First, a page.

Northern Ireland’s health regulator has formally notified the health department there is a serious nursing shortage across hospital and community services.
It is the first time the Regulation and Quality Improvement Authority has issued such a notice.
It was its duty to inform the department, it said, after identifying a number of failings in almost every area it had inspected.
The department said it acknowledged that there is a shortage.
It is a issue in common with the rest of the UK and the Irish Republic.
‘Worrying in almost every area’
The Royal College of Nursing described the move by the regulator as “reassuring” and said it was a “step in the right direction”.
The regulator said that after a series of inspections in hospitals and nursing homes, the RQIA identified staffing levels as being a problem in almost every area – calling it a “worrying picture”.
It noted a reliance on agency and bank nursing staff which it said was due to a shortage of permanent staff.
This was impacting on the continuity of nursing care delivery in Northern Ireland.
According to Olive Macleod, the RQIA’s chief executive, the effect was leading to “less effective care for patients.”
“This is a significant message for the Department of Health,” she told BBC News NI.
“We as the regulator inspect health and social care organisations across Northern Ireland and where we find failings or there are concerns we must flag it to the department, and on this occasion we did flag it.
“We are beginning to see big gaps in rotas and nursing home settings and this potentially will have an impact on care.”
The RQIA said there were worrying themes arising from five inspections of hospitals and nursing homes.
An inspection report said this had a knock-on effect, including low morale among staff, which was impacting on sickness levels, levels of staff training, appraisal and supervision.
Inspectors said the cumulative effect was leading, in some cases, to less effective care being provided for patients.
The Department of Health said it was taking a range of measures to address the situation, including a workforce review.
“Workforce pressures are one of the deep-seated challenges facing health and social care – challenges that can only be fully addressed through transformation of the system,” said a department spokesperson.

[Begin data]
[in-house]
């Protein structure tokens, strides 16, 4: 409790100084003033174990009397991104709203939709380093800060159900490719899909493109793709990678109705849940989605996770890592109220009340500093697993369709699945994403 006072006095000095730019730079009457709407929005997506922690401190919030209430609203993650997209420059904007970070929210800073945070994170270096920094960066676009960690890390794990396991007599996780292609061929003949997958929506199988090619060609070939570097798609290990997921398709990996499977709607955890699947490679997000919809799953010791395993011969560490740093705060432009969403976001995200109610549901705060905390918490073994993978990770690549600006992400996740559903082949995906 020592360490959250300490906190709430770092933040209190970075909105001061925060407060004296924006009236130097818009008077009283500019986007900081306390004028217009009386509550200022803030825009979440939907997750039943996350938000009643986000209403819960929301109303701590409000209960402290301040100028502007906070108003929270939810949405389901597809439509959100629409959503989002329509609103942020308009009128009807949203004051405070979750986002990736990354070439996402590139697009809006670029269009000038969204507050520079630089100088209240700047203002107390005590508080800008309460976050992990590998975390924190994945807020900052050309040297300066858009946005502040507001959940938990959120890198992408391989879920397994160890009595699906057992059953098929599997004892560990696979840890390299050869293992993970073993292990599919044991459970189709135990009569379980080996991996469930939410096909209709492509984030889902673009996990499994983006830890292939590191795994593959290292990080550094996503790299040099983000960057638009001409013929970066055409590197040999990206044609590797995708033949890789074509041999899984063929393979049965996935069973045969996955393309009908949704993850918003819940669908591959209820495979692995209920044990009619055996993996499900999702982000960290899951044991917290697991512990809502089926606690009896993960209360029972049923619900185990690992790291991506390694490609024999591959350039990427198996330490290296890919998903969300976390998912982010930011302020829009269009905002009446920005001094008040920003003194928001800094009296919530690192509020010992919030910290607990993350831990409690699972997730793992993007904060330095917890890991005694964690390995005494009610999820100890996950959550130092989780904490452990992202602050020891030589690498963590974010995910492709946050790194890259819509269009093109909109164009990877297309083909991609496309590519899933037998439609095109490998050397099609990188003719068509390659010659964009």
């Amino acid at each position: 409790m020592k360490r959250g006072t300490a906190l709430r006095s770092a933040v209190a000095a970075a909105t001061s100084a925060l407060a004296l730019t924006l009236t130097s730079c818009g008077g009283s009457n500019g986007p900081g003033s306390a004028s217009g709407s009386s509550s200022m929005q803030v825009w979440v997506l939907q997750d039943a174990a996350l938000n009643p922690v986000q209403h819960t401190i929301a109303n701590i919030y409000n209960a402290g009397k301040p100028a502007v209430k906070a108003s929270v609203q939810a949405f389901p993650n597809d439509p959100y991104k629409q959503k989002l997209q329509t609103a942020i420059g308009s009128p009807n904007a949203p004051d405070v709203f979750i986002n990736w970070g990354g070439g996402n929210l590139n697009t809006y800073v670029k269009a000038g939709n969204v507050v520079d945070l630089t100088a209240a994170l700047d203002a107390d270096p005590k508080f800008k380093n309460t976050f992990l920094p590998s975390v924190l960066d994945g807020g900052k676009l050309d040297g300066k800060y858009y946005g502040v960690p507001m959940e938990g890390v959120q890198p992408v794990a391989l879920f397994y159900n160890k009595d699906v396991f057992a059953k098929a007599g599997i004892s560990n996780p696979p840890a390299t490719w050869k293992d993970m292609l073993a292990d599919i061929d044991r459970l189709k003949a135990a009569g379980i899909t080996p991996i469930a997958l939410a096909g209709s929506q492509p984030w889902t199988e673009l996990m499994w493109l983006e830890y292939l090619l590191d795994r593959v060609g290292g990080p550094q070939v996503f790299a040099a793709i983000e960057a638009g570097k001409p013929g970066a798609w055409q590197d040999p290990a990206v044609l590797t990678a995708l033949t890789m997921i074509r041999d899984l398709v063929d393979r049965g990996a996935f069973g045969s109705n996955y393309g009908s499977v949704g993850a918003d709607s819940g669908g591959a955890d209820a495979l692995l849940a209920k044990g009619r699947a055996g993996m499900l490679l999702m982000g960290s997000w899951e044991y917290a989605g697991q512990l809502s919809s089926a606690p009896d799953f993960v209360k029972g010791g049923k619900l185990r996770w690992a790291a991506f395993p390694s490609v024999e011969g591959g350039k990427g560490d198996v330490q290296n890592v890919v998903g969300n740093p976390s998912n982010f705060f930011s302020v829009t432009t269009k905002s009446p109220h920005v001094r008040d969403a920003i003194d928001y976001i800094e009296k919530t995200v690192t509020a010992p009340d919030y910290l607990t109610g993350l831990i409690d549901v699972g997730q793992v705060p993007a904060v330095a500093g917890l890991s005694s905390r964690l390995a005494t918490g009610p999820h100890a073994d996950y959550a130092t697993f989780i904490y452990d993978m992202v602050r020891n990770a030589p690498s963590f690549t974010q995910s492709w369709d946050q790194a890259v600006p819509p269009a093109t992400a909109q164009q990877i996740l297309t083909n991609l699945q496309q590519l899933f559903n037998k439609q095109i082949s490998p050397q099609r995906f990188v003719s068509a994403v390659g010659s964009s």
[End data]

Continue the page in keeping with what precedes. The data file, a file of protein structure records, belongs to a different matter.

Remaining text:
The nursing shortage was a factor in the recent closure of a nursing home in Portadown in late January, and one in Tandragee in November, said the regulator.
It was also impacting on the availability of beds in homes in those areas, and is potentially having a knock-on effect on hospital discharges, it added.
Janice Smyth, director of the Royal College of Nursing, said the move by the RQIA was “a step in the right direction”.
“The fact that the regulator has formally recognised that we do have a serious problem here is reassuring to the profession,” she said.
“The college has been raising concerns around safety and effective nurse staffing for some time and to nurses it would appear that people aren’t as concerned about that as they should be.
Meanwhile, a nursing home owner in county Down has revealed members of his staff are travelling to India in a bid to recruit nurses, as he can’t employ enough staff locally.
“At the end of January one of our senior nurses and a social worker are heading off as part of a trade delegation that was organised by Armagh Banbridge and Craigavon Borough Council,” said Mark King of Rathfriland Manor Nursing Home.
“We’re very hopeful we will at least get in front of some qualified nurses who may well see Northern Ireland as an attractive option.”
Describing the recruitment drive as a “a big step”, he said he was “gambling on the fact we will go out and achieve some success while we are there”.